"Change is inevitable. How we as individuals, or as a community, react and adapt to change is important to everyone. The Island Institute is aware of our community’s issues and provides avenues and valuable tools that stimulate us to think creatively about common issues affecting Sitka. I particularly appreciate the Institute’s efforts to enhance civic awareness."
--Linda Trierschield, Sitka resident, Solid Waste Planning Initiative member
Sitka was torn by conflict during the 1990’s and typical battle lines were drawn. Long-running environmental controversies over logging in the Tongass National Forest had contributed to closure of Sitka’s pulp mill, Sitka’s largest employer; a crisis was brewing over how best to deal with municipal solid waste; issues of large-scale cruise ship visitation had produced deep division among neighbors and mistrust of local government.
The Island Institute ventured into this minefield with a sense of the urgent need to bring people together to find common ground. We initiated a number of projects toward this end before becoming aware of the outstanding work in this arena of David Chrislip, principal of Skillful Means in Boulder, Colorado. David agreed to work with us—and the community of Sitka—to develop a deeper understanding of the place of collaboration in civic life and democracy, and what is involved in putting it into practice. We are indebted to him.
The term collaboration is widely used and all too often superficial in its practice. But, as David observes, “collaboration is not just another strategy or tactic for addressing public concerns. It is a means for building social capital, sustaining a democratic society, and transforming the civic culture of a community or region.”
At the heart of successful collaboration is this premise: “If you bring the appropriate people together in constructive ways with good information, they will create authentic visions and strategies for addressing the shared concerns of the organization or community.” The work of carrying out this premise requires a genuinely inclusive process that, in its execution, leads to constructive decisions and successful implementation of agreements.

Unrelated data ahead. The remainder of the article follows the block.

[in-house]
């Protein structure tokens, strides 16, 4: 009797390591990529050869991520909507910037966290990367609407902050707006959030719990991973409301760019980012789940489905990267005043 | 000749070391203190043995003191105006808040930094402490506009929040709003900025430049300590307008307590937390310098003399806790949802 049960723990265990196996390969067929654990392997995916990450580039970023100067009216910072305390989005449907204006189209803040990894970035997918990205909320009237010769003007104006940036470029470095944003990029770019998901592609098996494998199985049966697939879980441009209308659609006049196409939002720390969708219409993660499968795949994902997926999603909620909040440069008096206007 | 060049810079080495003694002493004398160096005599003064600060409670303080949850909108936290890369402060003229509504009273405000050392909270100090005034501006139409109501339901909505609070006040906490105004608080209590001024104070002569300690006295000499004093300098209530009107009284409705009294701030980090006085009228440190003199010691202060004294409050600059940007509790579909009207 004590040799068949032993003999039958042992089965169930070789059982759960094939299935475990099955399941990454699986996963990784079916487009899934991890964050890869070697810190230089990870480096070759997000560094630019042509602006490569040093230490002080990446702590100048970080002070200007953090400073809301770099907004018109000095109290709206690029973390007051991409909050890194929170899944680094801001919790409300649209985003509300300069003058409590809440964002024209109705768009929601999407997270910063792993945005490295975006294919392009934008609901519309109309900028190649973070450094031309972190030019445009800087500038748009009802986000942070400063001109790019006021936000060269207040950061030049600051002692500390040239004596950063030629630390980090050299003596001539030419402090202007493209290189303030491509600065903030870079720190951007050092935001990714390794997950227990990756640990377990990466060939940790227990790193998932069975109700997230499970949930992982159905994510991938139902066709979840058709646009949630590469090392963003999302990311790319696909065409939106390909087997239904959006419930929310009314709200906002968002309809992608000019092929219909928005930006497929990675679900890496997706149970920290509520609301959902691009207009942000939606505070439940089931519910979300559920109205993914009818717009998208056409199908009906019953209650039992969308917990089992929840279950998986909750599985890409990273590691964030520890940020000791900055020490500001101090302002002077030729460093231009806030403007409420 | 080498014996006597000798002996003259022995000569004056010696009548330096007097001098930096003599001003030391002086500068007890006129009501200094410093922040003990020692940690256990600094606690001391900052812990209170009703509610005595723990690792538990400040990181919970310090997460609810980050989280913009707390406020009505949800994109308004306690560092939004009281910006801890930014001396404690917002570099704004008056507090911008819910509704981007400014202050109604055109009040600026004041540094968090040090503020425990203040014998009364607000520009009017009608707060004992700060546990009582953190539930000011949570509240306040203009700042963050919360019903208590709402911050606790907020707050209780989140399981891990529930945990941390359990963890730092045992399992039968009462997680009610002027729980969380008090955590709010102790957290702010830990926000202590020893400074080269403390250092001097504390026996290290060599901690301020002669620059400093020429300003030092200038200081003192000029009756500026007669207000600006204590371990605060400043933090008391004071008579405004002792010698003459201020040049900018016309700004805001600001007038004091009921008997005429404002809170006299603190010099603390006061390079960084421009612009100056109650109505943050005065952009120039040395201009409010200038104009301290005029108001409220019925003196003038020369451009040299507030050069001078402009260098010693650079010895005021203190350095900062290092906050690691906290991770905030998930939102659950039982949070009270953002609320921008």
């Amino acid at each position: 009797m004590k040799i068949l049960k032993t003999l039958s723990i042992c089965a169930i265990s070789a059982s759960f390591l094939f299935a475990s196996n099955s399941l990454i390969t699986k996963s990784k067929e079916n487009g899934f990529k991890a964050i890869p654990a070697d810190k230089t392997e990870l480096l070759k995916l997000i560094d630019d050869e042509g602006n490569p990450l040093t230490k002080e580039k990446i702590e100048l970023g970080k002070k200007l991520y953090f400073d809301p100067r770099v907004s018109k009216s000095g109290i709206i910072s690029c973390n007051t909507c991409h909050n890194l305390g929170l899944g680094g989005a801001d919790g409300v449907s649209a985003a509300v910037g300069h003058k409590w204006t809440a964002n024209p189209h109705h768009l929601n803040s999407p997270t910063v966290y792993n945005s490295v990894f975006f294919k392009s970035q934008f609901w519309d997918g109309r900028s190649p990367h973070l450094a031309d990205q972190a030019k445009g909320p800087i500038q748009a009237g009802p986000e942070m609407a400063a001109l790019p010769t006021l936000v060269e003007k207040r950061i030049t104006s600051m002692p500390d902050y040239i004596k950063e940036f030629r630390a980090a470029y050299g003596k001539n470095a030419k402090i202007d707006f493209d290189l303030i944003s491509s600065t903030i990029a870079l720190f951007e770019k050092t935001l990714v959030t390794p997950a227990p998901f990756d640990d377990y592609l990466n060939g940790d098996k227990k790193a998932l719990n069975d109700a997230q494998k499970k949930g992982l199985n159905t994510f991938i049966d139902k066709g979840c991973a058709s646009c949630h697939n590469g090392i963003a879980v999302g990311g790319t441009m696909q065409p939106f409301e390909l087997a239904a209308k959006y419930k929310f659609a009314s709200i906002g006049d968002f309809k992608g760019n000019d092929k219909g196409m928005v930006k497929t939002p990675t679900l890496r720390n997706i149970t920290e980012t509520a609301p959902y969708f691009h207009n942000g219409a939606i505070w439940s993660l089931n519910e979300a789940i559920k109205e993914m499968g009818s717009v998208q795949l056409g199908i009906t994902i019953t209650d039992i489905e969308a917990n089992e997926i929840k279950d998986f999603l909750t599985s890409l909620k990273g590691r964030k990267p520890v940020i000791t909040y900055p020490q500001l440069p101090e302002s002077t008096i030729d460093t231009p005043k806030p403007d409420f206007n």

A brief history leading up to and including our work with David Chrislip:
• Arranged for Dan Kemmis (then mayor of Missoula, Montana) to visit Sitka, Juneau, and Haines to lead community discussions related to his book, Community and the Politics of Place.
• Convened, recorded, transcribed, and published the results of a public forum on “The Future of Tourism in Sitka”—winning praise from Sitka Chamber of Commerce.
• Sponsored community forums: The Purpose of Education; Beyond Community Conflict—Listening to the Other Side of the Story.
• Organized a tour of playwright and actor Todd Jefferson Moore’s one-man show In the Heart of the Wood about the human side of logging controversies. The U.S Forest Service supported tour went to Craig, Petersburg, Sitka, and Juneau.
• Launched a multi-year “Initiative for Civic Collaboration” under the guidance of David Chrislip. The first series of workshops, aimed at building capacity for consensus, led to a process adopted by Sitka’s Long Range Planning Commission to develop a long-term Municipal Solid Waste Plan. Based on the principles of Reduce, Reuse, and Recycle, it received approval and has been successfully implemented. (Included as a case study in Chrislip’s Collaborative Leadership Fieldbook: A Guide for Citizens and Civic Leaders.)
• Co-sponsored two “Learning from the Future” scenarios workshops, led by Chrislip, that spurred recognition of the need for collaborative leadership to deal with the highly contentious issues of tourism planning and affordable housing.
• For almost two years, Sitka’s Long Range Planning Commission shepherded widely diverse community interests to produce the first completed version of the Sitka Visitor Industry Plan, a striking document based on the Institute’s recommended collaborative process.